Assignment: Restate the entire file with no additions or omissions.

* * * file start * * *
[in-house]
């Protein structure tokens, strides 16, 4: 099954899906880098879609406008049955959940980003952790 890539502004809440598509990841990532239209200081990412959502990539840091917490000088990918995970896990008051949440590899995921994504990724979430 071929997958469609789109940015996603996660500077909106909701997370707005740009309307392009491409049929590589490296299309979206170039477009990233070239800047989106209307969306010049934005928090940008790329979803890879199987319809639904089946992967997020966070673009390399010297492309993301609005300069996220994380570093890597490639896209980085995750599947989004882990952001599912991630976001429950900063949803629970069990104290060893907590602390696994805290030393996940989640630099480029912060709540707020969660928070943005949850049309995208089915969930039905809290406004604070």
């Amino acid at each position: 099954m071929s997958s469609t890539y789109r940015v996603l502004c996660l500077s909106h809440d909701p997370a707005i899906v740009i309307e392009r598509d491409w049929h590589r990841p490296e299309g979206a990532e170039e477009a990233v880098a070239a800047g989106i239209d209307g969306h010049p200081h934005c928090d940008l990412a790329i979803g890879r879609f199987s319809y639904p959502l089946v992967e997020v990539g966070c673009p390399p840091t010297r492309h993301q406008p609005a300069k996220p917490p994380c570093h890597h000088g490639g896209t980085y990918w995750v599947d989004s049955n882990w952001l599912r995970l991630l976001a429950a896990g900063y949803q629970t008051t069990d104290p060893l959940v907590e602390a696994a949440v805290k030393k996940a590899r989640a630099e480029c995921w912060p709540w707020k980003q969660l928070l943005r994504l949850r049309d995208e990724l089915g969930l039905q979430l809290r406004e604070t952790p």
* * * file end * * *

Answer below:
[in-house]
């Protein structure tokens, strides 16, 4: 099954899906880098879609406008049955959940980003952790 890539502004809440598509990841990532239209200081990412959502990539840091917490000088990918995970896990008051949440590899995921994504990724979430 071929997958469609789109940015996603996660500077909106909701997370707005740009309307392009491409049929590589490296299309979206170039477009990233070239800047989106209307969306010049934005928090940008790329979803890879199987319809639904089946992967997020966070673009390399010297492309993301609005300069996220994380570093890597490639896209980085995750599947989004882990952001599912991630976001429950900063949803629970069990104290060893907590602390696994805290030393996940989640630099480029912060709540707020969660928070943005949850049309995208089915969930039905809290406004604070």
């Amino acid at each position: 099954m071929s997958s469609t890539y789109r940015v996603l502004c996660l500077s909106h809440d909701p997370a707005i899906v740009i309307e392009r598509d491409w049929h590589r990841p490296e299309g979206a990532e170039e477009a990233v880098a070239a800047g989106i239209d209307g969306h010049p200081h934005c928090d940008l990412a790329i979803g890879r879609f199987s319809y639904p959502l089946v992967e997020v990539g966070c673009p390399p840091t010297r492309h993301q406008p609005a300069k996220p917490p994380c570093h890597h000088g490639g896209t980085y990918w995750v599947d989004s049955n882990w952001l599912r995970l991630l976001a429950a896990g900063y949803q629970t008051t069990d104290p060893l959940v907590e602390a696994a949440v805290k030393k996940a590899r989640a630099e480029c995921w912060p709540w707020k980003q969660l928070l943005r994504l949850r049309d995208e990724l089915g969930l039905q979430l809290r406004e604070t952790p």